Species Decrease from Last Week % of Checklists Reporting
Magnificent Frigatebird -79% 0.5
Purple Martin -47% 2.4
Least Tern -50% 1.6
Mississippi Kite -39% 2.4
Laughing Gull -16% 11.6
Black Tern -28% 3.1
Wilson's Plover -39% 0.9
Osprey -11% 12.5
Black Skimmer -19% 2.6
Tricolored Heron -13% 7.5
Neotropic Cormorant -22% 2.1
Anhinga -12% 7.8
White Ibis -11% 11.5
Eastern Kingbird -13% 6.6
Say's Phoebe -76% 0.1
Willet -13% 5.6
Sanderling -13% 4.8
Cattle Egret -11% 7

Orange-crowned Warbler. Nick Saunders/Macaulay Library. eBird S39013337.

Great Plains

Moderate to locally heavy flights gradually spread from the north across the Plains for the first half of the period, reaching their greatest extent on Tuesday. By Tuesday night, most of the action was occurring in the southern Plains, where moderate to locally heavy flights occurred while more northern locations saw mostly light movements. As less favorable wind conditions spread through the region, and the effects of the earlier passage of the frontal boundary faded, Wednesday and Thursday nights saw markedly lower migration traffic across the entire region.

Top Movers

Increasing

Species Increase from Last Week % of Checklists Reporting
Orange-crowned Warbler 467% 5.6
Lincoln's Sparrow 315% 4.5
Swainson's Thrush 169% 5.5
Nashville Warbler 121% 6.9
Pied-billed Grebe 66% 11.2
Franklin's Gull 74% 10.2
Tufted Titmouse 57% 14
Yellow-rumped Warbler 286% 3
Clay-colored Sparrow 104% 5.2
House Wren 52% 14
Osprey 140% 4.1
Philadelphia Vireo 163% 2.9
Hairy Woodpecker 53% 11.8
Blue-headed Vireo 111% 4.2
Canada Goose 40% 24.6
White-throated Sparrow 258% 2
Yellow Warbler 39% 13.9
Purple Finch 210% 2
White-breasted Nuthatch 32% 19.8
Northern Parula 90% 3.6
Blackpoll Warbler 190% 1.8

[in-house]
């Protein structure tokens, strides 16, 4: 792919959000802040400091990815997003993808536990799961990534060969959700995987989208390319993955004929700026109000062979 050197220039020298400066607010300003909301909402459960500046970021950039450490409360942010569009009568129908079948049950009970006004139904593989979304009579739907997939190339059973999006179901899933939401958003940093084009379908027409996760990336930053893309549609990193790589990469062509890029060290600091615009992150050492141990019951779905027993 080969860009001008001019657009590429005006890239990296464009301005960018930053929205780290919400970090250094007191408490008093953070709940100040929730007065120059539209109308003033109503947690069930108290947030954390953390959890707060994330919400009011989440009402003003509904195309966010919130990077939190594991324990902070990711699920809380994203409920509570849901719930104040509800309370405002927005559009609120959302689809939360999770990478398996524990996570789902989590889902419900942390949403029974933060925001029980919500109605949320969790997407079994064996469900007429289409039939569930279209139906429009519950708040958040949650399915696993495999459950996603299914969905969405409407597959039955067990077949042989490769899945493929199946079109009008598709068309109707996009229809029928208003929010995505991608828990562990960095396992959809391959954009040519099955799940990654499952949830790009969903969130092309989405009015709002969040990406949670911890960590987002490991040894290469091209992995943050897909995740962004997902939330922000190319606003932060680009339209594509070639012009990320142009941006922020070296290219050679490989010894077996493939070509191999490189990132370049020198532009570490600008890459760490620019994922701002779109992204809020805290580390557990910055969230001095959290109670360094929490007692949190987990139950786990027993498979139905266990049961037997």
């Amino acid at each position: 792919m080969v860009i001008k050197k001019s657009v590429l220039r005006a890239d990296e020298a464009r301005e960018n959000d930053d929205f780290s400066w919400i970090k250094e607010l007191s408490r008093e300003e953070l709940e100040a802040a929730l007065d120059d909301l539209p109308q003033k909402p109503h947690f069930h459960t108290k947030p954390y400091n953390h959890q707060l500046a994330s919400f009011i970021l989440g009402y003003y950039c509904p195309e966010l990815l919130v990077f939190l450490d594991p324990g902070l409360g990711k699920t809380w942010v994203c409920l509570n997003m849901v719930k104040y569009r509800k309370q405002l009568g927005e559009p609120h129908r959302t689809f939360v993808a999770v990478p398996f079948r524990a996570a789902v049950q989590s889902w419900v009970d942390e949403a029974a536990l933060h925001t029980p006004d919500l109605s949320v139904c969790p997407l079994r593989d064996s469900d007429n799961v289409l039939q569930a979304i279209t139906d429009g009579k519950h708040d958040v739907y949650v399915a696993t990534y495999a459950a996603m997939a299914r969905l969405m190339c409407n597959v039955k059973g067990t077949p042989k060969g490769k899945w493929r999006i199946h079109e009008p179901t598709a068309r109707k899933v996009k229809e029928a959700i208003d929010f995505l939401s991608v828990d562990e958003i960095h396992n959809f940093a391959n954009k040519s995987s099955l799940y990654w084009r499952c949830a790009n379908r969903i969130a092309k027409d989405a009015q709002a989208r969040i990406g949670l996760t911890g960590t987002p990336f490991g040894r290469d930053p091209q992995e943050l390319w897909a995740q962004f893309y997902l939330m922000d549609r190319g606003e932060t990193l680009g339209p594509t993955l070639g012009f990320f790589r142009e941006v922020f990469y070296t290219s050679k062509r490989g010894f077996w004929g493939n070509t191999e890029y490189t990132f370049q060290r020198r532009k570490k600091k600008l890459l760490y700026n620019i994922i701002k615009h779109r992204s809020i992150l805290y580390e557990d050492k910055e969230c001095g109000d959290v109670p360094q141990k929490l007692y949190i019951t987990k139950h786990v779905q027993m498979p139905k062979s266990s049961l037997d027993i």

Cedar Waxwing 38% 11.9
Pine Siskin 74% 3.6
American Wigeon 199% 1.8
Northern Flicker 30% 17.4

Decreasing

Species Decrease from Last Week % of Checklists Reporting
Mississippi Kite -62% 4.7
Baltimore Oriole -43% 8.3
Bald Eagle -50% 3.3
Northern Mockingbird -44% 6.1
Dickcissel -49% 2.2
Eastern Kingbird -32% 11.9
Bank Swallow -52% 1.8
Eastern Meadowlark -46% 1.8
Spotted Sandpiper -34% 3.5
Barn Swallow -17% 27.3
Cliff Swallow -34% 3.5
Green Heron -33% 3.2
Grasshopper Sparrow -90% 0.1
Yellow-headed Blackbird -34% 2.7
Black Tern -47% 1.1
Field Sparrow -29% 3.1
American Avocet -30% 3
Brown-headed Cowbird -25% 3.6
Red-winged Blackbird -14% 11.5
White-winged Dove -42% 0.8
Blue Grosbeak -36% 1.6
Snowy Egret -21% 5.4
Sedge Wren -39% 1.3

Lincoln’s Sparrow. Good Smith/Macaulay Library. eBird S39037644.

West

The region experienced light to moderate flights in many areas to kickoff the weekend, particularly in the vicinity of the Rockies where intensities were higher. These flights continued through the beginning of the work week, but a disturbance moving through the region and associated scattered precipitation slowed and stopped migration traffic. This was particularly true in the western half of the region, although the entirety of the West saw significantly lower migration intensities in flights during the second half of the period. Some locally more intense flights persisted to the end of the work week, for example in the Central Valley of California.

Top Movers

Increasing

Species Increase from Last Week % of Checklists Reporting
White-crowned Sparrow 45% 10.1
Lincoln's Sparrow 89% 3.1
Orange-crowned Warbler 31% 11
Northern Mockingbird 36% 9.2
Savannah Sparrow 36% 8.3
Western Tanager 29% 11.6
Black Phoebe 23% 21.8
Say's Phoebe 38% 5.8
Common Yellowthroat 23% 12.5
Wilson's Warbler 22% 16.3
Swainson's Thrush 37% 3
Song Sparrow 19% 24.7
Common Loon 57% 1.8
House Wren 21% 12.9
Brown Pelican 28% 7.3
Warbling Vireo 27% 6.7
Black-bellied Plover 38% 2.7
Ruby-crowned Kinglet 37% 2.5
Belted Kingfisher 18% 12.5
Marbled Godwit 27% 3.7
Willow Flycatcher 24% 3.7

Decreasing

Species Decrease from Last Week % of Checklists Reporting
Eastern Kingbird -47% 1
Common Nighthawk -45% 0.9
Red-necked Phalarope -30% 1.9
Lesser Yellowlegs -18% 3.3
Rufous Hummingbird -14% 4.7
Northern Rough-winged Swallow -21% 2.2
Black-headed Grosbeak -13% 5.4
Mountain Chickadee -10% 7.2
Brown Creeper -14% 3.9
Swainson's Hawk -12% 3.9
Purple Martin -21% 1.2
Osprey -7% 9.1
Bullock's Oriole -20% 1.3
Cliff Swallow -14% 2.6
Violet-green Swallow -12% 3.8
Olive-sided Flycatcher -17% 1.5
Barn Swallow -3% 23.1
American White Pelican -11% 4.2
Ash-throated Flycatcher -22% 0.8
Western Kingbird -7% 6

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Farnsworth and Van Doren